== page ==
IF CALVIN COOLIDGE prided himself on one single aspect of his execution of the presidency, it was his policy of fiscal economy. "I favor the policy of economy," he declared, "not because I wish to save money, but because I wish to save people." Coolidge balanced the budget and obtained a surplus. As day after day the President sat in his White House office, feet on the desk and cigar in mouth, looking over piles of reports, he read fiscal papers with an especially sharp eye. He considered government economy in terms of personal economy -- a government debt was analogous to a private debt. In Coolidge's day there was none of the intricate calculation that would later grace government account-keeping, whereby the government debt became subject to management and in fact became a positive good, indeed a vital necessity for the nation's economic well-being. To Coolidge the debt was an unadulterated debit, an evil, something to be rid of as soon as possible. Retiring the debt, he said, was "the predominant necessity of the country." By economizing in government he could accumulate a surplus, throw it into the sinking fund, perhaps cut taxes. The President produced one of his most characteristic, if banal, epigrams in this regard: "Economy," he announced in his inaugural address, "is idealism in its most practical form."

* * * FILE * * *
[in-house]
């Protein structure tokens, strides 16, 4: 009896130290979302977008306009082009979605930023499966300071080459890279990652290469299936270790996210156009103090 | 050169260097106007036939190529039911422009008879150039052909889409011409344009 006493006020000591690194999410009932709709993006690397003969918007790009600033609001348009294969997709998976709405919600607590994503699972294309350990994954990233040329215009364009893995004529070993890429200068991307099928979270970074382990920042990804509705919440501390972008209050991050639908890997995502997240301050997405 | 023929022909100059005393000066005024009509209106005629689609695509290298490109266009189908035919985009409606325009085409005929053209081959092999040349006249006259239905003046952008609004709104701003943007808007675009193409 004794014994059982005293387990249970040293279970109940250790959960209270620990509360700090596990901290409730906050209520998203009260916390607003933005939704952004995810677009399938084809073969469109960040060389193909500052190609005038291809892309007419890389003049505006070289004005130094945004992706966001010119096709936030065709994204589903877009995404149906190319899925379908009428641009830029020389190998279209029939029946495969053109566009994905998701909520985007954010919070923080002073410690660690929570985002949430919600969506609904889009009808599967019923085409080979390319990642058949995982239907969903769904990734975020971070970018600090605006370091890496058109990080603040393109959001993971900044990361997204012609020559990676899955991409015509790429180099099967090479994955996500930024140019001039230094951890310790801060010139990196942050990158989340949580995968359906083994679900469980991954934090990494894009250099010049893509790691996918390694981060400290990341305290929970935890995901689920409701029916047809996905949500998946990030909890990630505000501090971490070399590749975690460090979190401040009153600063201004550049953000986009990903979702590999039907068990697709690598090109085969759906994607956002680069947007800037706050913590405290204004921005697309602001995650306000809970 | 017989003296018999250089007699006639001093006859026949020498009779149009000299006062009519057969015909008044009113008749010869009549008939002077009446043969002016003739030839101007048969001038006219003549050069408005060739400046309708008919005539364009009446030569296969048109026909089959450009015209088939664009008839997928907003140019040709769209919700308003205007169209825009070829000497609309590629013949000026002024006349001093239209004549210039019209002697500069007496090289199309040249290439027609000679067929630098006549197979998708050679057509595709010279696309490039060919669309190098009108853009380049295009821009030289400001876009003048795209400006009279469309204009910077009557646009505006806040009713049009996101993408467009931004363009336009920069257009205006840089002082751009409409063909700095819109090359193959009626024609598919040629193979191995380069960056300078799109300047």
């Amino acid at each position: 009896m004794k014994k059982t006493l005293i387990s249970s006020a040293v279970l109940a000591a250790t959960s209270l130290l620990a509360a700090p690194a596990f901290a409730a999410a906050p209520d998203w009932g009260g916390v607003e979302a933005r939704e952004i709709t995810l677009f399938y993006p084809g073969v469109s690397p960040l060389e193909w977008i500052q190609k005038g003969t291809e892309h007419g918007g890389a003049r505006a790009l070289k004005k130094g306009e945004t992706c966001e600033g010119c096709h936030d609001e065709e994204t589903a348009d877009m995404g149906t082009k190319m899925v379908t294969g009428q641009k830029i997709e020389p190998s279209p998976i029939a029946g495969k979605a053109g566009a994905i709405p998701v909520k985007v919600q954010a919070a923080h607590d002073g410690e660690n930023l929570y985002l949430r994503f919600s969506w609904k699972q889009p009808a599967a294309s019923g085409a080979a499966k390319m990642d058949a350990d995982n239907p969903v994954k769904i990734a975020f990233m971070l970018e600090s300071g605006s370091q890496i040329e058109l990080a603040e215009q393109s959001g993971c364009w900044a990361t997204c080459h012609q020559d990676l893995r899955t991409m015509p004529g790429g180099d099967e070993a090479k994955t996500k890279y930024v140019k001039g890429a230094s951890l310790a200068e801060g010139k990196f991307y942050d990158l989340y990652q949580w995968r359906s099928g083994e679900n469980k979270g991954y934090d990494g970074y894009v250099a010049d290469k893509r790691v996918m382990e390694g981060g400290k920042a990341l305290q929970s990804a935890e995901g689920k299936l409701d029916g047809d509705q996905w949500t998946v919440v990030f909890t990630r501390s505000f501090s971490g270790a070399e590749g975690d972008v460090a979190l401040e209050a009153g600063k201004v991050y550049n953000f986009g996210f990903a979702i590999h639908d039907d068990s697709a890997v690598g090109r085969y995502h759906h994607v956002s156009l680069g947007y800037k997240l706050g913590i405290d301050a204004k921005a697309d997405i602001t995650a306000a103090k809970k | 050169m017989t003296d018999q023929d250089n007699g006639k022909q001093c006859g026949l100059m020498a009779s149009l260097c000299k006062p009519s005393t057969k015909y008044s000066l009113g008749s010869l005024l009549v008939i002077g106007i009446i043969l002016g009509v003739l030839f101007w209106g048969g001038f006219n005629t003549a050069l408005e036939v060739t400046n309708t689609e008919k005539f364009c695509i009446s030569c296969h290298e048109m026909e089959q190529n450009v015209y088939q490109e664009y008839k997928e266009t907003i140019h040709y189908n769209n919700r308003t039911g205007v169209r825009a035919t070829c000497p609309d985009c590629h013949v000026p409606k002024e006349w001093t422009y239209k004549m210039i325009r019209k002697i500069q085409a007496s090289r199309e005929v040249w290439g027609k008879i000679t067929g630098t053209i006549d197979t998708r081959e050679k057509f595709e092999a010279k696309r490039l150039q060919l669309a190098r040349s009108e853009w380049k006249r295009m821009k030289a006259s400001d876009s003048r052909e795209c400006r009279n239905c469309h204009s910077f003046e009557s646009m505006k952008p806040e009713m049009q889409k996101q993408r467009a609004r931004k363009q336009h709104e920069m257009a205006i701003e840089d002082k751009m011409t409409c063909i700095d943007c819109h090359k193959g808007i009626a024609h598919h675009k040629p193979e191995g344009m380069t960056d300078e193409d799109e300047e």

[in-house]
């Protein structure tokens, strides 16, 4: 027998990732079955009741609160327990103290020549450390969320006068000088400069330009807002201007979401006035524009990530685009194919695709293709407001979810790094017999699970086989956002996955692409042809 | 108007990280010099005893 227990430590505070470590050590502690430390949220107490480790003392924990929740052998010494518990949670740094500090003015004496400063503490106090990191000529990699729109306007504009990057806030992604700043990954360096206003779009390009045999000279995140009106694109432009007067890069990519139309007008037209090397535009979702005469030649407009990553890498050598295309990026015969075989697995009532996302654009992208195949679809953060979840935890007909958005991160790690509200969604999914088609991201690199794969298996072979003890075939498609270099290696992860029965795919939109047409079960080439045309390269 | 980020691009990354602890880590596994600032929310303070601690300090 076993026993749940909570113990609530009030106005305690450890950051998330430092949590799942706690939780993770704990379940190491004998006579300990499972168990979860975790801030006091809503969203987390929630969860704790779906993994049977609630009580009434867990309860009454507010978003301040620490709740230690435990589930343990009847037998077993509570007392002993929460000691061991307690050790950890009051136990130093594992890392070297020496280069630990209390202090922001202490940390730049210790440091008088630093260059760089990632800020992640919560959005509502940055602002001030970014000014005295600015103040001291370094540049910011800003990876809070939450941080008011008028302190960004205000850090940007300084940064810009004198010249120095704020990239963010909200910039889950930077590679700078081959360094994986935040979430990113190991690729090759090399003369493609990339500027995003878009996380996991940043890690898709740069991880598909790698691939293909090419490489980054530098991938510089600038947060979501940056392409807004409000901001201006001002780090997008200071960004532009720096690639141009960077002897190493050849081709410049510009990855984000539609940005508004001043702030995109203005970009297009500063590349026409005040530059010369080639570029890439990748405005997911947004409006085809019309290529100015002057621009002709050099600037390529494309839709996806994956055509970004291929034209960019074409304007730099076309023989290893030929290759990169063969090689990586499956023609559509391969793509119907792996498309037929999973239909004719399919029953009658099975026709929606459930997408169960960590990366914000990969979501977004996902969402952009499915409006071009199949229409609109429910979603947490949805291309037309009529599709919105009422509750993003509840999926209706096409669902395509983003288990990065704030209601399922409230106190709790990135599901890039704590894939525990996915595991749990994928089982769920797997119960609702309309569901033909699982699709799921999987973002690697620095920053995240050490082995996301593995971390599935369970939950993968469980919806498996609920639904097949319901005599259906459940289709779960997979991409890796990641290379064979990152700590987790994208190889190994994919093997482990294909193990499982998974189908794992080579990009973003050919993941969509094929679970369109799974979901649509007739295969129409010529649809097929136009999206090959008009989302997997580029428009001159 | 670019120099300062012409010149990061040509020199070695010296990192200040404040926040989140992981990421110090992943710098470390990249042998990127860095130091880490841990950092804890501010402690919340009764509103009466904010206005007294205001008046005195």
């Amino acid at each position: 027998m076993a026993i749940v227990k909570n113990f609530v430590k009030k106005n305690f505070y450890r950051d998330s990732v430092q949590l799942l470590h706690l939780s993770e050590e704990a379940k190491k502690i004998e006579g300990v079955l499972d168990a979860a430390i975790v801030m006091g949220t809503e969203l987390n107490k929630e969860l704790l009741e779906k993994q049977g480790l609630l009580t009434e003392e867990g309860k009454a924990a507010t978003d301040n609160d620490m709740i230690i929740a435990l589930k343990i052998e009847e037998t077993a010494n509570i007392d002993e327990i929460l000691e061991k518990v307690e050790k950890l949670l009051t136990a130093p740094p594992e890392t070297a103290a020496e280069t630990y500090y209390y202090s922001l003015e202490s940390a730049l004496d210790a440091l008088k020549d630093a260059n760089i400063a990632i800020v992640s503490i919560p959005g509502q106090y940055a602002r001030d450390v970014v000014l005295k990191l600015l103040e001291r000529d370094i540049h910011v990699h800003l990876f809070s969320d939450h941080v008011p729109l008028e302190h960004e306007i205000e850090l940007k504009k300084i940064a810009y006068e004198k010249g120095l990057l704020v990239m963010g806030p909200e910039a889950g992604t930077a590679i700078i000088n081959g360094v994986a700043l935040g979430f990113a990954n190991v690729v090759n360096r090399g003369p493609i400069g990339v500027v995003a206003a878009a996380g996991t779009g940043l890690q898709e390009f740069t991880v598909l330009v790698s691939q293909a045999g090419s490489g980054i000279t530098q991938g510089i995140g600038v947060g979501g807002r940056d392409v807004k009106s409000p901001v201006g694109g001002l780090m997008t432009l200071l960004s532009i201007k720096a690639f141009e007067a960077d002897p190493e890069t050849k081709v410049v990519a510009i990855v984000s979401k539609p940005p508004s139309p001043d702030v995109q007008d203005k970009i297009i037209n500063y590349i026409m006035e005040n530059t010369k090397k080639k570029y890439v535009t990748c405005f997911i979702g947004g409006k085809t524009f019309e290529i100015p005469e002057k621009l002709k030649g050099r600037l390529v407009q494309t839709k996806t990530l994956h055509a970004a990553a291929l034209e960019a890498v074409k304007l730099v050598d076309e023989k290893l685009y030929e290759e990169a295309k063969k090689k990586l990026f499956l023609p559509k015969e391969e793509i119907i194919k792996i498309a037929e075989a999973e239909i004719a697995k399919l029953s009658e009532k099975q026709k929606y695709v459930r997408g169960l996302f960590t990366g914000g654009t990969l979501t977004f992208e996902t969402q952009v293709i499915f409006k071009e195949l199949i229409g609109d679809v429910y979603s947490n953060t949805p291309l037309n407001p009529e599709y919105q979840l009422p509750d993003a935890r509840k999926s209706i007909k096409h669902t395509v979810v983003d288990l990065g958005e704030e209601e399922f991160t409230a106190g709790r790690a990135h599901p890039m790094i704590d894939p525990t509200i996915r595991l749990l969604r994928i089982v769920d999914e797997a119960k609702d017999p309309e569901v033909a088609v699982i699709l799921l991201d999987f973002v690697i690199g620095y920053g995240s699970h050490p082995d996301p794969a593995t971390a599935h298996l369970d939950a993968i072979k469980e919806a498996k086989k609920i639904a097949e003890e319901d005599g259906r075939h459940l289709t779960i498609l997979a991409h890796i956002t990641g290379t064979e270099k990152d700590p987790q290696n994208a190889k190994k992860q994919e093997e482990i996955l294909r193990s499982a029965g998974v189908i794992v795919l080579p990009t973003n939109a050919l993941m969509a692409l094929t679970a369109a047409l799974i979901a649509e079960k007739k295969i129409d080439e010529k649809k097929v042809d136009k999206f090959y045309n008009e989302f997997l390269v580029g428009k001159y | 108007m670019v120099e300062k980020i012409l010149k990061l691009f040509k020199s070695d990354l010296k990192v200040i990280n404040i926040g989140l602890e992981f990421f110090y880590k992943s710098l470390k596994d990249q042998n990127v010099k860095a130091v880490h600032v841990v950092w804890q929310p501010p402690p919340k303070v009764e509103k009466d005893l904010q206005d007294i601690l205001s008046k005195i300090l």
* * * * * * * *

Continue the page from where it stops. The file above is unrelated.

January 27, 1925
I haven't any specific plan for the reduction of personnel in the clerical forces of the District of Columbia. I think in the last four years